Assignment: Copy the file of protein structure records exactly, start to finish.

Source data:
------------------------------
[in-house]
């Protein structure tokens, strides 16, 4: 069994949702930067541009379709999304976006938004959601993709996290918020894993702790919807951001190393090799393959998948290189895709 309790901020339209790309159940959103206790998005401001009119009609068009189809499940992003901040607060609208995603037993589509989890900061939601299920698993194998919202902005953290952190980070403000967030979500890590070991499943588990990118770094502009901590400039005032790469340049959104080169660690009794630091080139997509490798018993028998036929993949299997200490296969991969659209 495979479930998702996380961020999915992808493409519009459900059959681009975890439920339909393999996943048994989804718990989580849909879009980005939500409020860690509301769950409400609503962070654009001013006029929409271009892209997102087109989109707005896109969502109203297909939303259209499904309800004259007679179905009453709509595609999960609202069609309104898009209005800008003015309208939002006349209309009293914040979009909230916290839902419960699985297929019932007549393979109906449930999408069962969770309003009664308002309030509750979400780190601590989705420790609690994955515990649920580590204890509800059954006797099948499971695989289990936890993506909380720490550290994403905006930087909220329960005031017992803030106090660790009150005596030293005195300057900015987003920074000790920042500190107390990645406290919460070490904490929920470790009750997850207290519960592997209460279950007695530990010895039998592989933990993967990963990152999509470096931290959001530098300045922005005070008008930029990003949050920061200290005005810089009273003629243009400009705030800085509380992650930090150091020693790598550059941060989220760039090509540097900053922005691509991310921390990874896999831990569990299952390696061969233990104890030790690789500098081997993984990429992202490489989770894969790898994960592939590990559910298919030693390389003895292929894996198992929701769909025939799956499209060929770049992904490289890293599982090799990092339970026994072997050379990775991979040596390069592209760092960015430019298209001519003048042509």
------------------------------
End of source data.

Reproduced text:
[in-house]
């Protein structure tokens, strides 16, 4: 069994949702930067541009379709999304976006938004959601993709996290918020894993702790919807951001190393090799393959998948290189895709 309790901020339209790309159940959103206790998005401001009119009609068009189809499940992003901040607060609208995603037993589509989890900061939601299920698993194998919202902005953290952190980070403000967030979500890590070991499943588990990118770094502009901590400039005032790469340049959104080169660690009794630091080139997509490798018993028998036929993949299997200490296969991969659209 495979479930998702996380961020999915992808493409519009459900059959681009975890439920339909393999996943048994989804718990989580849909879009980005939500409020860690509301769950409400609503962070654009001013006029929409271009892209997102087109989109707005896109969502109203297909939303259209499904309800004259007679179905009453709509595609999960609202069609309104898009209005800008003015309208939002006349209309009293914040979009909230916290839902419960699985297929019932007549393979109906449930999408069962969770309003009664308002309030509750979400780190601590989705420790609690994955515990649920580590204890509800059954006797099948499971695989289990936890993506909380720490550290994403905006930087909220329960005031017992803030106090660790009150005596030293005195300057900015987003920074000790920042500190107390990645406290919460070490904490929920470790009750997850207290519960592997209460279950007695530990010895039998592989933990993967990963990152999509470096931290959001530098300045922005005070008008930029990003949050920061200290005005810089009273003629243009400009705030800085509380992650930090150091020693790598550059941060989220760039090509540097900053922005691509991310921390990874896999831990569990299952390696061969233990104890030790690789500098081997993984990429992202490489989770894969790898994960592939590990559910298919030693390389003895292929894996198992929701769909025939799956499209060929770049992904490289890293599982090799990092339970026994072997050379990775991979040596390069592209760092960015430019298209001519003048042509």